Motoko Rich in The New York Times’ Economix blog tackles a U.S. Census report showing how foreign-born workers earn a much portion of STEM degrees than native workers.

More on the productivity paradox, this time courtesy of Maxwell Wessell at the Harvard Business Review.

Stephen Smith at Forbes asks, Why is DC architecture so boring?  This question actually points to how local-level regulation can stifle creativity in an otherwise vibrant economy.

A snapshot of “Italy’s crashing money supply”, courtesy of The Telegraph and Marginal Revolution:

The Story of Manufacturing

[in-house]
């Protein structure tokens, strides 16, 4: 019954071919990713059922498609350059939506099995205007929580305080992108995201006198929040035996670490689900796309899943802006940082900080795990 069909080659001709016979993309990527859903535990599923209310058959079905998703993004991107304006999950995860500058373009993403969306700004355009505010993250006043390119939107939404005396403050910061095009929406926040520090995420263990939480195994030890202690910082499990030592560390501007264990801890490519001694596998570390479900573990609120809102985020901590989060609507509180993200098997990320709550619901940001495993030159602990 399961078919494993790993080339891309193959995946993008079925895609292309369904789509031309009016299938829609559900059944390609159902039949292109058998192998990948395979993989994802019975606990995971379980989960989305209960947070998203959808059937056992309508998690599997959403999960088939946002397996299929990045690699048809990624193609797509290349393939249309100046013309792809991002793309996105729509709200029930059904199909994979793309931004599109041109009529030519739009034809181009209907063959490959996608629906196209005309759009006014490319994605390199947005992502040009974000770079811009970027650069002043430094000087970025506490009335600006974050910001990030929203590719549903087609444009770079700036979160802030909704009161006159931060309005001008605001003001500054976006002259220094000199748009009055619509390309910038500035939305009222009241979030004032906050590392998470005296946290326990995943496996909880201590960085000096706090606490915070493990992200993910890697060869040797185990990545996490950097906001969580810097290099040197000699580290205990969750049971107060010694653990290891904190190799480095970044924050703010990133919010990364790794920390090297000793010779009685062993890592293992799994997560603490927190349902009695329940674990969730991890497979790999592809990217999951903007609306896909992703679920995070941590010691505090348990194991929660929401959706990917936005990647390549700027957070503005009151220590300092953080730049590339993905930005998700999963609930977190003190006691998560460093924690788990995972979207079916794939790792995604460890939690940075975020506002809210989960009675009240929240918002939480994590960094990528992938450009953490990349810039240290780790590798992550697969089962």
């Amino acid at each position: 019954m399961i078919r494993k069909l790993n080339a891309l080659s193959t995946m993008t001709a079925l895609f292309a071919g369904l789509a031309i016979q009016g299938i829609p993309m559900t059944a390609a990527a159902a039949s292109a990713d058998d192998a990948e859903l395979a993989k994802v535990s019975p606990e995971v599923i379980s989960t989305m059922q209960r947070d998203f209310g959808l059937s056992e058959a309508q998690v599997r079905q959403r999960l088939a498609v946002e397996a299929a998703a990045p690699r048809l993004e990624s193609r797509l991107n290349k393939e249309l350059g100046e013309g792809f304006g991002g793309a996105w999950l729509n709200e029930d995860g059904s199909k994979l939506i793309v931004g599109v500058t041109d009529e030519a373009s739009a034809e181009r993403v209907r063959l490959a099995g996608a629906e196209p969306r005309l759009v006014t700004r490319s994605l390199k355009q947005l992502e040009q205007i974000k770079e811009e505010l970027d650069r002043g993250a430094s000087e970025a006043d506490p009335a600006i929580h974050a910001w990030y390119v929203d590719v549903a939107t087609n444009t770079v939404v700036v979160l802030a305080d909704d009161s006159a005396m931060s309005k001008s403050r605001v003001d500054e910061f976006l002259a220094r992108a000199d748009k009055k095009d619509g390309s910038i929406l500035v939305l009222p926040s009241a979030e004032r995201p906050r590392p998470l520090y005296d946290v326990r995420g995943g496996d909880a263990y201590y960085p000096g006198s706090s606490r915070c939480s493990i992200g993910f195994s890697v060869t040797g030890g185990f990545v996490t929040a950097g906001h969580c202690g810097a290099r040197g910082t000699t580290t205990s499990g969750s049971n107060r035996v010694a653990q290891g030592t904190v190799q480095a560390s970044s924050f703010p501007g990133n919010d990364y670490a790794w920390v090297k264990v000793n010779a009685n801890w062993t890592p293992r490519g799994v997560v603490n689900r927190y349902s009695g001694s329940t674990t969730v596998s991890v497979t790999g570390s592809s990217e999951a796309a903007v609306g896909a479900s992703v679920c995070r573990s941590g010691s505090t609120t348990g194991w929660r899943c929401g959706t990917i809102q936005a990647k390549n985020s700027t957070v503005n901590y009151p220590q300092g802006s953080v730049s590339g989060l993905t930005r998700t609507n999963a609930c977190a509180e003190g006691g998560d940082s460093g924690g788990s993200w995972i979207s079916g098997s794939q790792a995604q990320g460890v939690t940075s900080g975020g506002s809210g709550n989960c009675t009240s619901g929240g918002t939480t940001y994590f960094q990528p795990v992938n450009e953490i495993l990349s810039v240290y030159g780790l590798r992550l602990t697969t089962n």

November 17, 2011

By Michael Hendrix, Research Manager

Manufacturing has long been seen as the bedrock of economic growth in the United States.  From the factories of the Industrial Revolution to the semiconductor plants of the Information Revolution, America has a proud history of making things.  Yet anyone who has spent time in the Rust Belt has felt that uneasy sense that America’s manufacturing heyday lies in the past.  Decay and joblessness abound in former boomtowns, all while factories seem to rise up every day in countries like China.  Recessions come and go, yet manufacturing still seems trapped in the economic doldrums.  Or is it?  A close look at the state of U.S. manufacturing reveals a number of factors that seem to favor the future of U.S. production.  As a recent report by the Boston Consulting Group put it, “Within the next five years, the United States is expected to experience a manufacturing renaissance.”  Could this really be happening?